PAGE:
You don't need to make an expansion bolt. They are called epansion plugs and they are readily available in any size for almost any application. Just google "expansion pipe plug". I can't imagine a project engineer not being aware of the availability of these pipe plugs. They have been in use for years.

A much greater effort must be done to burn as much of the spilled oil in the gulf as possible. The impact on the gulf must be weighed against the damage to the overall environment. Some have suggested using napalm (gelled gasoline) to burn the larger oil slicks before the oil is further broken up and diluted by the waves.

That twitter name is oilstopnow. sorry!!!!!

BP Oil Spill Containment Plan Flawed
Of course ice formed in the dome. The
flow was restricted. The outlet is too
small. They need a large diameter pipe.
It should not be sealed at the bottom.
That way the water can settle out and
work can continue beneath the opening.
The Remote Operated Vehicles (ROV) can
maintain its position until it can be
anchored. The right design is more like
a chimney. It can withstand changes in
pressure. 12 inch pipe is readily available.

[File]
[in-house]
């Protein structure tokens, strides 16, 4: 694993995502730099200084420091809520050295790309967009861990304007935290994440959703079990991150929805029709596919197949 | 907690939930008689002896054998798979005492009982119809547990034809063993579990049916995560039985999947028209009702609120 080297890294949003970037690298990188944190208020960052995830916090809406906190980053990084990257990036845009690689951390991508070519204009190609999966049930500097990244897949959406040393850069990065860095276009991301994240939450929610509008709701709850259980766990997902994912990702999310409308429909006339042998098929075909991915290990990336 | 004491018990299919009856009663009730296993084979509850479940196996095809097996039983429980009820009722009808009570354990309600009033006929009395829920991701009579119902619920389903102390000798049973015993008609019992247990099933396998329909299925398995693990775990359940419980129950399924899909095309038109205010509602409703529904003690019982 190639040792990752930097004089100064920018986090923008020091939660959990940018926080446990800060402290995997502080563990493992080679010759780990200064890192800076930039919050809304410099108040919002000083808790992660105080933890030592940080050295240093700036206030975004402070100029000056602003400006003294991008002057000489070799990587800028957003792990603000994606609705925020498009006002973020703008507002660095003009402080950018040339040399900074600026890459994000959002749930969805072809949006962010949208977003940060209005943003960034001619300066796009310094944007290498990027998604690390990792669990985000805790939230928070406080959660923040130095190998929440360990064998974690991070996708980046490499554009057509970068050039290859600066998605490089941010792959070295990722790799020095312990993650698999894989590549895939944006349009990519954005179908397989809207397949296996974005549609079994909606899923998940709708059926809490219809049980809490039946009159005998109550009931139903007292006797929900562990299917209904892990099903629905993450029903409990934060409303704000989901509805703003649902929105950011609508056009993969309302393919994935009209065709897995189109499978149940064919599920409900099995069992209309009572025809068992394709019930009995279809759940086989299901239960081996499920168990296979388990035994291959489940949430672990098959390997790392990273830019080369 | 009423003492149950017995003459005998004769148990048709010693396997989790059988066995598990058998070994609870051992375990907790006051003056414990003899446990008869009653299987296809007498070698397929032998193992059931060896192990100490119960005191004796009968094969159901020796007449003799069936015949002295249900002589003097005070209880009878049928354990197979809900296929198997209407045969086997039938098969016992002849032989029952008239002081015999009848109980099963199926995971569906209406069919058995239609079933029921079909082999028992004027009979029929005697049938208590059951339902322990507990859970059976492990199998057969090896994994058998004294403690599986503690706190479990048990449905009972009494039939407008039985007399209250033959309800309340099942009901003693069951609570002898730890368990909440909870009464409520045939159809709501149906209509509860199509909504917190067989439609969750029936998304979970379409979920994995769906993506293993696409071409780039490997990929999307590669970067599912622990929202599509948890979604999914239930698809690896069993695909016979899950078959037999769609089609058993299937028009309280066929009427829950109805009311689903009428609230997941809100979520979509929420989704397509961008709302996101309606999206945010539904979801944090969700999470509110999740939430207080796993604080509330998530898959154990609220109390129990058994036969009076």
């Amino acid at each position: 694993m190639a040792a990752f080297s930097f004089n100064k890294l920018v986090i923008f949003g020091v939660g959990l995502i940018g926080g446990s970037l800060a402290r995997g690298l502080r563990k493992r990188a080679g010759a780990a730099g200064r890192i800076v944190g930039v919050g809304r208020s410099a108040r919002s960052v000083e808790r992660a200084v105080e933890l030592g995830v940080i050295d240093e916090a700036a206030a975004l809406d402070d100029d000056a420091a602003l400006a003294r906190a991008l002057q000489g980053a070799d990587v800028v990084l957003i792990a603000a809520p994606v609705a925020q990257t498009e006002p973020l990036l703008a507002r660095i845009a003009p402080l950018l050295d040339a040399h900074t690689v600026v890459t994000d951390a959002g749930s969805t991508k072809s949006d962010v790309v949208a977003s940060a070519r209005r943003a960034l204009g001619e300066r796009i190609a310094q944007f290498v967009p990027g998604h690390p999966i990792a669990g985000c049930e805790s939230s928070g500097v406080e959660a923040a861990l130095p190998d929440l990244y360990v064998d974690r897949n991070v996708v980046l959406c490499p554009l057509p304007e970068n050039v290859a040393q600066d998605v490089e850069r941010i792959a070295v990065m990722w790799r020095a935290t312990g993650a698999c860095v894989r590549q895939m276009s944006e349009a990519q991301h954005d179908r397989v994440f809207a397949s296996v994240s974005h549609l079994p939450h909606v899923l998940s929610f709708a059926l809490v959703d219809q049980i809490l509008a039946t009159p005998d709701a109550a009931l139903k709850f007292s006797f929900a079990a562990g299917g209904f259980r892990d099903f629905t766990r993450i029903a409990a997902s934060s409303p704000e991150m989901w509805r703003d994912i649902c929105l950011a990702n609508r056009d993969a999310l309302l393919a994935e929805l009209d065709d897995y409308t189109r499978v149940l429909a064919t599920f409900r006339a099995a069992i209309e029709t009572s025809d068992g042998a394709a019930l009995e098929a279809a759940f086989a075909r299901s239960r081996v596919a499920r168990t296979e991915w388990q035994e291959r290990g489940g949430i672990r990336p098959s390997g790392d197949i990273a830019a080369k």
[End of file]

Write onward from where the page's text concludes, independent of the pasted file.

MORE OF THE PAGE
That is a good starting point. I've
emailed them. Please if you are with the
press or government make BP realize
this. My blog is:
http://helpgulfofmexiconow.blogspot.com/
and website is:
http://sites.google.com/site/helpgulfofmexiconow/
stopoilnow at twitter

BP Oil Spill Containment Plan Flawed
Of course ice formed in the dome. The
flow was restricted. The outlet is too
small. They need a large diameter pipe.
It should not be sealed at the bottom.
That way the water can settle out and
work can continue beneath the opening.
The Remote Operated Vehicles (ROV) can
maintain its position until it can be
anchored. The right design is more like
a chimney. It can withstand changes in
pressure. 12 inch pipe is readily available.
That is a good starting point. I've
emailed them. Please if you are with the
press or government make BP realize
this. My blog is:
http://helpgulfofmexiconow.blogspot.com/
and website is:
http://sites.google.com/site/helpgulfofmexiconow/
stopoilnow at twitter

Here's a great quote from Business Week about the corrupt MMS:

Critics of MMS have repeatedly called it a captive of the companies it regulates. Last September the Interior Dept. shut down an oil royalty program run by the agency after audits found that MMS was undercollecting millions of dollars worth of royalties. The Interior Dept. inspector general's office found that several MMS officials had "frequently consumed alcohol at industry functions, had used cocaine and marijuana, and had sexual relationships with oil and gas company representatives. --Business Week

And here's an article that says BP was drilling too deeper than admitted: http://bpdrillinglimit.yolasite.com

Please explain the comment about "no blowout scenario".

The evidence, including photos taken by ROVs, is that a double-valve preventer failed for some still-unknown reason.